“What is happening now is like my worst childhood nightmare,” added a 35-year-old academic who asked to remain anonymous in order to speak freely and who attended an anti-war protest in St Petersburg on February 24. , Putin announced in a morning address that he saw “no other choice” but to enter Ukraine.
She remembers the words of a song from her youth about the German bombardment of Kiev in 1941: “Kiev was bombed, we were told it was the start of the war.
“We always thought that something like this could never happen again,” she said. “But now, when I look up at the blue sky, all I can think about is that the impossible has happened.”
A similar sense of anger, shame and disbelief seems to have lit a fuse in Russia’s generally passive society.
Dozens of celebrities from all walks of life have spoken out. Russian tennis player Andrei Rublyov wrote ‘No war please’ on a camera lens after winning a match in Dubai. Rapper Oxxxymiron canceled several sold-out shows, calling the war a “disaster and a crime” in a video and saying now was not the time for entertainment.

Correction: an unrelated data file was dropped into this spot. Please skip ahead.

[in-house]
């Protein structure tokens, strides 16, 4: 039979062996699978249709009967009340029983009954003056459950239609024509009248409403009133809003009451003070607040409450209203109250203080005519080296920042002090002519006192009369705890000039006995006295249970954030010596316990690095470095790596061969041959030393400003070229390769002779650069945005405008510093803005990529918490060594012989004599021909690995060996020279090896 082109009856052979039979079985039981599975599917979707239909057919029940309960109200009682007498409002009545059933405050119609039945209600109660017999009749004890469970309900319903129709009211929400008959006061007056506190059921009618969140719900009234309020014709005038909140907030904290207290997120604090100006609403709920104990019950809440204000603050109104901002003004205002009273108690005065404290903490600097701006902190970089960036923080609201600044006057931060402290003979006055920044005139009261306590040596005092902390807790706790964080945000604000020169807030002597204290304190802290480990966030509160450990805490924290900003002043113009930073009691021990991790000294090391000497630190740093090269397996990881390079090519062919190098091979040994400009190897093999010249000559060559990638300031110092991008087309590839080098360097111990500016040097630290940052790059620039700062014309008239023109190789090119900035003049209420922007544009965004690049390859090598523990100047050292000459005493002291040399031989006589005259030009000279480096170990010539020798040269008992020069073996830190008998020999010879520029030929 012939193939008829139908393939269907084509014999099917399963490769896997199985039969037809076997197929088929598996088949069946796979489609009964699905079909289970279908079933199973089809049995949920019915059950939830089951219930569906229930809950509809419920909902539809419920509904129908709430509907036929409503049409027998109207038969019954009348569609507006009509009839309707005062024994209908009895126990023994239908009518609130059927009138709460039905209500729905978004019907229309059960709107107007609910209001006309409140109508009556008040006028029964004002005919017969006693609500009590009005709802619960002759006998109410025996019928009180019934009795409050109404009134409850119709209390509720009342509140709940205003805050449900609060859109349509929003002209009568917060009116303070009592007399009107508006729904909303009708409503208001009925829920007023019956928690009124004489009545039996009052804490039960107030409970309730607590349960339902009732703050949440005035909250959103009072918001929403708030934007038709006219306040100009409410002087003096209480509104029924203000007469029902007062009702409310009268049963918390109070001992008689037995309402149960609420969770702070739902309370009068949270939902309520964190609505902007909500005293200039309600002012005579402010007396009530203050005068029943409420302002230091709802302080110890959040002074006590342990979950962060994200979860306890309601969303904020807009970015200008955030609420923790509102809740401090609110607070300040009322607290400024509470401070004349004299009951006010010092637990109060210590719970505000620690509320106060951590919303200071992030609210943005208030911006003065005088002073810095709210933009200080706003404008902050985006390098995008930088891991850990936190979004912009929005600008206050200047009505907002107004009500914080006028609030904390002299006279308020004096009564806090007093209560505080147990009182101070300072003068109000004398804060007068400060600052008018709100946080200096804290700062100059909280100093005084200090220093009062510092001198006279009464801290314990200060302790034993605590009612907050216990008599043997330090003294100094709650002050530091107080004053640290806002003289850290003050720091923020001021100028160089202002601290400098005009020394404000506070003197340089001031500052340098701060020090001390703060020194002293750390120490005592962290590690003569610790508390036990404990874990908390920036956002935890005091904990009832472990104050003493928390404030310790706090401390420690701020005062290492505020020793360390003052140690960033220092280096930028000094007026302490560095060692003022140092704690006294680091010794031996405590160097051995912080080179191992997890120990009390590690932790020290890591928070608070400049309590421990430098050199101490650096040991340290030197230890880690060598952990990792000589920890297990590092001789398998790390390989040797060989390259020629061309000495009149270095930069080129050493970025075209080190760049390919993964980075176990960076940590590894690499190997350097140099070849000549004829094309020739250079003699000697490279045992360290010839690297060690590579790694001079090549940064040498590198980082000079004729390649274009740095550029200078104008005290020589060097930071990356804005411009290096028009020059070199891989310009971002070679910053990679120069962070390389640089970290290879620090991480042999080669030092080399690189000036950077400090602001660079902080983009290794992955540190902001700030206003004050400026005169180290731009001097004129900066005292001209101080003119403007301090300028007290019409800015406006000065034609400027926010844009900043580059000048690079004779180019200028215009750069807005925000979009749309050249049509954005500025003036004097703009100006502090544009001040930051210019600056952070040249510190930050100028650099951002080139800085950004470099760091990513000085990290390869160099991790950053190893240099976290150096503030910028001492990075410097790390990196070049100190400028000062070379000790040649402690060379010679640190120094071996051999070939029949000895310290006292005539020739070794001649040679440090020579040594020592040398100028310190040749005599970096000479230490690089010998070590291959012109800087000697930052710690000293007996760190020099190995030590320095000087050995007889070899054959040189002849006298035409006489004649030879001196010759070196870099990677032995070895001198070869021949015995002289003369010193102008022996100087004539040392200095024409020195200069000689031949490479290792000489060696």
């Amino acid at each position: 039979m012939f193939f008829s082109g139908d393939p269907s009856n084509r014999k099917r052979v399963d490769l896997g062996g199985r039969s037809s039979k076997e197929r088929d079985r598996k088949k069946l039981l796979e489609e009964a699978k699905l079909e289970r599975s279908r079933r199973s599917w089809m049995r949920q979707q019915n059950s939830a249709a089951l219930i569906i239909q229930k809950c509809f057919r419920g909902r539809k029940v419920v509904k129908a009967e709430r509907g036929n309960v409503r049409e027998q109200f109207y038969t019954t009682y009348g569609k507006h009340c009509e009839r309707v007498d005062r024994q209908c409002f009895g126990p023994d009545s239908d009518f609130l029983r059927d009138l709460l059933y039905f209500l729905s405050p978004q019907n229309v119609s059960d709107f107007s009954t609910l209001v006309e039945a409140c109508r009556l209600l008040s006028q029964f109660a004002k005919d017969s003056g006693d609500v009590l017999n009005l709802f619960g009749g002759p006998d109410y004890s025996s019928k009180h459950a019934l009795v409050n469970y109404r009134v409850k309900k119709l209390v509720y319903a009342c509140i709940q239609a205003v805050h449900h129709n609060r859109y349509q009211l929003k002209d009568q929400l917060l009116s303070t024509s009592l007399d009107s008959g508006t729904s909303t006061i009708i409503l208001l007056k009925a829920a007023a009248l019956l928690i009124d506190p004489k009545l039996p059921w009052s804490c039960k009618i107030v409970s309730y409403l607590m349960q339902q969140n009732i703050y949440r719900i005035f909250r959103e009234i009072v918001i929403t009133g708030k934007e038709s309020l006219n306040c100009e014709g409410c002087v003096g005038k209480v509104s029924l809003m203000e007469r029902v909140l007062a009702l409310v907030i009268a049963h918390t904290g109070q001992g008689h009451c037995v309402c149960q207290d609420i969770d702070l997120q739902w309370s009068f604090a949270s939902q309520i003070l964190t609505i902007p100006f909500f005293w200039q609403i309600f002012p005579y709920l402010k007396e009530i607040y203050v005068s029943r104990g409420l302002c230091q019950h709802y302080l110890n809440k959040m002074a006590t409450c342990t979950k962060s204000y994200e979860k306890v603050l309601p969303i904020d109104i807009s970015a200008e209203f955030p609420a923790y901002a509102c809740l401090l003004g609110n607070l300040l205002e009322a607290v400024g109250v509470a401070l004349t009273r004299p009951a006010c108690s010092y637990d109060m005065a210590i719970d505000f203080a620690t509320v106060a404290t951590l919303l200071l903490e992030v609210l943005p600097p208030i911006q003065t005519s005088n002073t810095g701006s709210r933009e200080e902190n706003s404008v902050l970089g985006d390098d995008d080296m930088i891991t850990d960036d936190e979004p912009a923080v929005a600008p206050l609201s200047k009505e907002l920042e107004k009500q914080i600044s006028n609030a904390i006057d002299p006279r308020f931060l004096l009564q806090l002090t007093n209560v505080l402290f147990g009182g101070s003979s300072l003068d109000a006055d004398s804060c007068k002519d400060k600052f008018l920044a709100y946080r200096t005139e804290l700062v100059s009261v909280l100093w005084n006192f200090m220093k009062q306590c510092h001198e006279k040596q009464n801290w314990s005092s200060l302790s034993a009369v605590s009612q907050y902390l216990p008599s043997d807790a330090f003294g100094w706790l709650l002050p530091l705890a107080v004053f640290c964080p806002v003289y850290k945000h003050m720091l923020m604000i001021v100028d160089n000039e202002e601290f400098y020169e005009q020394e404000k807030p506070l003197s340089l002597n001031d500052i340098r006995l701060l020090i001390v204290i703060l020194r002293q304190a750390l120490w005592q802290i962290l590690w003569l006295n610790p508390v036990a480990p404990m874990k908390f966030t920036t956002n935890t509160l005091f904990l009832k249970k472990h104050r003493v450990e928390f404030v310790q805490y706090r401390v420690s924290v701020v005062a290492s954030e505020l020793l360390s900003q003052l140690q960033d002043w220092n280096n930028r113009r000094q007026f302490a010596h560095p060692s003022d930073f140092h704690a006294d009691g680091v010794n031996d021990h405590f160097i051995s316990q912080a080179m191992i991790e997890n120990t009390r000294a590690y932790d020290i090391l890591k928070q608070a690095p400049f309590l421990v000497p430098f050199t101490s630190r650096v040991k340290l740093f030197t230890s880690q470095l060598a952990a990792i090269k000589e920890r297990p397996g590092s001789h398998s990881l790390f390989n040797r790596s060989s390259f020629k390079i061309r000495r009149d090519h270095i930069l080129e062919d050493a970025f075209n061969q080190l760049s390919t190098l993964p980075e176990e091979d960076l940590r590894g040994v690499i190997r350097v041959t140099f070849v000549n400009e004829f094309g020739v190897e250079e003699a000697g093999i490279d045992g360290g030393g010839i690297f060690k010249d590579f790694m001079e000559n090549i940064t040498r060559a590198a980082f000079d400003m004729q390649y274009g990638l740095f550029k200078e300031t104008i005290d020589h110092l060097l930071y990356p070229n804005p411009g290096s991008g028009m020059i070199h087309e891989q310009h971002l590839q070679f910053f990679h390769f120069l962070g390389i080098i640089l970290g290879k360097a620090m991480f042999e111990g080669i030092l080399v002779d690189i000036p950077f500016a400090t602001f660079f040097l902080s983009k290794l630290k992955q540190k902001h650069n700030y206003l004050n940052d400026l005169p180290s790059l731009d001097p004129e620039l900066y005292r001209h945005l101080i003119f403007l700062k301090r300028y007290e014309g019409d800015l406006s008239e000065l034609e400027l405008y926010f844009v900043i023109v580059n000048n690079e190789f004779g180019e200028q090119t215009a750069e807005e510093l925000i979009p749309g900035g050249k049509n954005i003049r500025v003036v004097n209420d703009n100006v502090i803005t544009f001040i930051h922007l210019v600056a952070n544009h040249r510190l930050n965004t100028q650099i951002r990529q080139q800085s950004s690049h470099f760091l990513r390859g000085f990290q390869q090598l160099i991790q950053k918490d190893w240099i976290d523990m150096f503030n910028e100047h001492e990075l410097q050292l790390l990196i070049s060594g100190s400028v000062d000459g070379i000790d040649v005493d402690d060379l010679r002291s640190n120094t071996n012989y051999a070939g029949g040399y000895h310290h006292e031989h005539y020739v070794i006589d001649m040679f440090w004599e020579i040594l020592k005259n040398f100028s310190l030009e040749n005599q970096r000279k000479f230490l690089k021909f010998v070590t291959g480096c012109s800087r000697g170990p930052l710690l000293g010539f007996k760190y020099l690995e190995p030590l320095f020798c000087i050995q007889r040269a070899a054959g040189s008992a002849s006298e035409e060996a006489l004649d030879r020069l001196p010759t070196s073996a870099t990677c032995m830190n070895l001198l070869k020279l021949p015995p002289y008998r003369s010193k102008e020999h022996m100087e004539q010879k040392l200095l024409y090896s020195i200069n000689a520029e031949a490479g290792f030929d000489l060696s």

And comedian Ivan Urgant, Russian Stephen Colbert, posted a black square on Instagram on Thursday, captioned “Fear and pain. NO TO WAR,” sparking a flurry of speculation, his show had been canceled by state broadcaster Channel One as it has not aired since.
They are among dozens of other influential or respected public figures who have made their anti-war stance clear, including people hitherto seen as apolitical or even in the pro-Kremlin camp.
On Sunday, one of Russia’s richest billionaires, Mikhail Fridman, called for an “end to the bloodshed”, the Financial Times reported, citing a letter he wrote to his staff.
“My country is committing a horrible crime in Ukraine which can have no justification,” Sergei Utkin, the respected director of the Russian Academy of Sciences’ Institute of International Relations, wrote on Twitter.
“We all bear some responsibility,” he added. “There’s no good way out of this.”
Even Liza Peskova, the daughter of Putin’s spokesman Dmitry Peskov – who, like many descendants of Russia’s elite, lives in Europe – shared an image of the “No to War” hashtag on her Instagram Stories on Friday. (The post was quickly deleted.)
There have also been dozens of anti-war petitions and open letters, often organized by professionals – teachers, scientists, architects, cultural figures, computer scientists, to name a few.
Another general anti-war petition was heading for 1 million signatures on Sunday.
“Official Russian rhetoric claims this is done in self-defense,” the letter said. “But history cannot be fooled.”